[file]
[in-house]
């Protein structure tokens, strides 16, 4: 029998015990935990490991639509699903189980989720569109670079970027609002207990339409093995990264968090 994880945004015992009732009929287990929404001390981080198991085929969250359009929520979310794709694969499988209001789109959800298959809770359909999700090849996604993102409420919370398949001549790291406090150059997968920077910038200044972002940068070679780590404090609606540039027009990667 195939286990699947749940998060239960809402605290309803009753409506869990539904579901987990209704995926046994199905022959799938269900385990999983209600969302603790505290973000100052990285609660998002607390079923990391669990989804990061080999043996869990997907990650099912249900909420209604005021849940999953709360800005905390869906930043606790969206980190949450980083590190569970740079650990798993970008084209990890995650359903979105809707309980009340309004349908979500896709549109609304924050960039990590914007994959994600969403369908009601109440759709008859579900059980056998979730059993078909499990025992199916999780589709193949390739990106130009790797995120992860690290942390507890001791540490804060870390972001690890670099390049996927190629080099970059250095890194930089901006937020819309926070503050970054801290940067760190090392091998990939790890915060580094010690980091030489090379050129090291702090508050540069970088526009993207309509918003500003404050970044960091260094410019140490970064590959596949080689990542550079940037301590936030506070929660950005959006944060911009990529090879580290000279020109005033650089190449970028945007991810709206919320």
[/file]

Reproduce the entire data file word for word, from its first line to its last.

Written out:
[in-house]
């Protein structure tokens, strides 16, 4: 029998015990935990490991639509699903189980989720569109670079970027609002207990339409093995990264968090 994880945004015992009732009929287990929404001390981080198991085929969250359009929520979310794709694969499988209001789109959800298959809770359909999700090849996604993102409420919370398949001549790291406090150059997968920077910038200044972002940068070679780590404090609606540039027009990667 195939286990699947749940998060239960809402605290309803009753409506869990539904579901987990209704995926046994199905022959799938269900385990999983209600969302603790505290973000100052990285609660998002607390079923990391669990989804990061080999043996869990997907990650099912249900909420209604005021849940999953709360800005905390869906930043606790969206980190949450980083590190569970740079650990798993970008084209990890995650359903979105809707309980009340309004349908979500896709549109609304924050960039990590914007994959994600969403369908009601109440759709008859579900059980056998979730059993078909499990025992199916999780589709193949390739990106130009790797995120992860690290942390507890001791540490804060870390972001690890670099390049996927190629080099970059250095890194930089901006937020819309926070503050970054801290940067760190090392091998990939790890915060580094010690980091030489090379050129090291702090508050540069970088526009993207309509918003500003404050970044960091260094410019140490970064590959596949080689990542550079940037301590936030506070929660950005959006944060911009990529090879580290000279020109005033650089190449970028945007991810709206919320």